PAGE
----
US Nobel Krugman Sees Brazil and LatAm Changed Relations with Obama

Nobel laureat Paul Krugman from the United States US economy Nobel laureate Paul Krugman anticipated that relations between the United States and Brazil and its Latin American neighbors will change significantly if the Democratic candidate Barack Obama is elected president in two weeks time.

Interviewed by Chile's La Tercera, and asked specifically about changes to future relations with the region if a Democrat reaches the White House, Mr. Krugman said "Yes. (President) Bush antagonized some governments. Governments which were not necessarily the most desirable, but had been voted in and with which we had to have an understanding."

Krugman also described the strategy from the current US administration towards certain countries in Latin America as rather candid.

"The idea that democracy will always come up with desirable governments for us is rather candid and you can't build foreign policy on those foundations," said Krugman who is a regular columnist for The New York Times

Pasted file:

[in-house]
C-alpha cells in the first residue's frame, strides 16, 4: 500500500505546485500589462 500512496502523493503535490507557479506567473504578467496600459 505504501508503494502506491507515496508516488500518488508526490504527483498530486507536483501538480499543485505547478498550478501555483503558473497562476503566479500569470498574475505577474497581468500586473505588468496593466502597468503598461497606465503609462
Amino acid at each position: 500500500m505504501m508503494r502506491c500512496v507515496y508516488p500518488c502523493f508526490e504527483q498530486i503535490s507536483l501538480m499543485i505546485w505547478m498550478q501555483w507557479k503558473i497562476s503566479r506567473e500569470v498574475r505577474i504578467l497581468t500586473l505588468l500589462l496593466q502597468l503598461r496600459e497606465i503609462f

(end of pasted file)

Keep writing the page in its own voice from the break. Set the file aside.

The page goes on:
A long time critic of President Bush and his policies, Krugman admits having defended the elected government of Venezuela's president Hugo Chavez when he was about to be ousted by a civilian-military coup six years ago.

"What I did was to denounce the coup attempt in Venezuela in 2002. These types of actions belong to the past and only generate us enemies, besides the fact that Mr. Chavez has proven to be a classical populist," argued Krugman.

He has been strongly tipped as a possible candidate for Secretary of the Treasury if Mr. Obama is elected president of the United States.

Last week the Royal Swedish Academy announced that Mr. Krugman had been awarded the Nobel Memorial Prize in Economic Sciences for 2008.

Mr. Krugman currently professor at Princeton University is the author or editor of 20 books and more than 200 papers in professional journals and edited volumes. His professional reputation rests largely on work in international trade and finance; he is one of the founders of the "new trade theory," a major rethinking of the theory of international trade.

Some of his recent articles on economic issues, originally published in Foreign Affairs, Harvard Business Review, Scientific American and other journals, are reprinted in Pop Internationalism and The Accidental Theorist.



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